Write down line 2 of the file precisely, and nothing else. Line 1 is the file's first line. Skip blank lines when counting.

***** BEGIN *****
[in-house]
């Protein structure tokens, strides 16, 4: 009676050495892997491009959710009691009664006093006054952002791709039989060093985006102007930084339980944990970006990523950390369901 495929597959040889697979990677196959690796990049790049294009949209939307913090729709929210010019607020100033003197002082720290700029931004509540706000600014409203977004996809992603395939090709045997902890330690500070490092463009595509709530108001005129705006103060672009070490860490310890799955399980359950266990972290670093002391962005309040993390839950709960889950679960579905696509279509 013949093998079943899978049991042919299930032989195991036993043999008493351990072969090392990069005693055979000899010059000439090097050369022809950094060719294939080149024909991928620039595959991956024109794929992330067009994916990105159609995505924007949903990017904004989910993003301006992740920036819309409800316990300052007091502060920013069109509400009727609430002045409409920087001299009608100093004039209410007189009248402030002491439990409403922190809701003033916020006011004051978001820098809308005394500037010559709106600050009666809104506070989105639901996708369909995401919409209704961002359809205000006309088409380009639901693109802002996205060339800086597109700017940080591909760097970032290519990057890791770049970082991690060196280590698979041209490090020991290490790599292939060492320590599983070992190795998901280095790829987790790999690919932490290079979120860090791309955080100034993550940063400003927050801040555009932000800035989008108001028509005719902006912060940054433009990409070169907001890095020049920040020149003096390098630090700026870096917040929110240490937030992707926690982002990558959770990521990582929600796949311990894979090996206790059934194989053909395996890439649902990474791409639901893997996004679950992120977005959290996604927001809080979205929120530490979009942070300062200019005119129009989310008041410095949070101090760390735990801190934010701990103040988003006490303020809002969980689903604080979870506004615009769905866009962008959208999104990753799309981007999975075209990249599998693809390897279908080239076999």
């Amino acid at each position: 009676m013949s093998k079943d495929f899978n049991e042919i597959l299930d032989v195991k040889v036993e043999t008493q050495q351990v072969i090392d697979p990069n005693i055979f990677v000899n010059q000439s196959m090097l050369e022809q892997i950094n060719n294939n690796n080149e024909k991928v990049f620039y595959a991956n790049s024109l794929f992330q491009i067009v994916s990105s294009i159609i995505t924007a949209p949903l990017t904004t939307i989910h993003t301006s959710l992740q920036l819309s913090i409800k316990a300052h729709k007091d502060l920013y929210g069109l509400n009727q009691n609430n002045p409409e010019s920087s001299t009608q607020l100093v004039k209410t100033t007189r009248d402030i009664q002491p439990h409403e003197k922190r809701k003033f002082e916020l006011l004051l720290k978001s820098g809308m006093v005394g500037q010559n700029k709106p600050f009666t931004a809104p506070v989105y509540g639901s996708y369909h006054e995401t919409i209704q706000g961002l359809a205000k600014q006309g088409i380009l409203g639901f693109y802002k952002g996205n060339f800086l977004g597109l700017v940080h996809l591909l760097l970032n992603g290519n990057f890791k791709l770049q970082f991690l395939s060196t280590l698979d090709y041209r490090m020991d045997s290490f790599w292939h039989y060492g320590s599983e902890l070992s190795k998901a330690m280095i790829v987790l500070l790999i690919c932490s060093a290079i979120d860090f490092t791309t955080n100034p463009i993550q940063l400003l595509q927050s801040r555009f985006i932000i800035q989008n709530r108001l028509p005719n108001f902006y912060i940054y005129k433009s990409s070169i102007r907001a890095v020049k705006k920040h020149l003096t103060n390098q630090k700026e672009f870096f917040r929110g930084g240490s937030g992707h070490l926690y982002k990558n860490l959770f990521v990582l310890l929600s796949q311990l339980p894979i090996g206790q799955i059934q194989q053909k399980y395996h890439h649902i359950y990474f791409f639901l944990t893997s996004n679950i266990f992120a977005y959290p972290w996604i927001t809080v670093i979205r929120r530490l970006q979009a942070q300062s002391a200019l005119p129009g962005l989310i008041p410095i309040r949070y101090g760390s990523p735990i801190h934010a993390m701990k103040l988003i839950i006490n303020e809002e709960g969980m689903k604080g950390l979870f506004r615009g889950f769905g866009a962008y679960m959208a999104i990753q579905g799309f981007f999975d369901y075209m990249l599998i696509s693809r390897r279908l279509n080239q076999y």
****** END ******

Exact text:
């Protein structure tokens, strides 16, 4: 009676050495892997491009959710009691009664006093006054952002791709039989060093985006102007930084339980944990970006990523950390369901 495929597959040889697979990677196959690796990049790049294009949209939307913090729709929210010019607020100033003197002082720290700029931004509540706000600014409203977004996809992603395939090709045997902890330690500070490092463009595509709530108001005129705006103060672009070490860490310890799955399980359950266990972290670093002391962005309040993390839950709960889950679960579905696509279509 013949093998079943899978049991042919299930032989195991036993043999008493351990072969090392990069005693055979000899010059000439090097050369022809950094060719294939080149024909991928620039595959991956024109794929992330067009994916990105159609995505924007949903990017904004989910993003301006992740920036819309409800316990300052007091502060920013069109509400009727609430002045409409920087001299009608100093004039209410007189009248402030002491439990409403922190809701003033916020006011004051978001820098809308005394500037010559709106600050009666809104506070989105639901996708369909995401919409209704961002359809205000006309088409380009639901693109802002996205060339800086597109700017940080591909760097970032290519990057890791770049970082991690060196280590698979041209490090020991290490790599292939060492320590599983070992190795998901280095790829987790790999690919932490290079979120860090791309955080100034993550940063400003927050801040555009932000800035989008108001028509005719902006912060940054433009990409070169907001890095020049920040020149003096390098630090700026870096917040929110240490937030992707926690982002990558959770990521990582929600796949311990894979090996206790059934194989053909395996890439649902990474791409639901893997996004679950992120977005959290996604927001809080979205929120530490979009942070300062200019005119129009989310008041410095949070101090760390735990801190934010701990103040988003006490303020809002969980689903604080979870506004615009769905866009962008959208999104990753799309981007999975075209990249599998693809390897279908080239076999």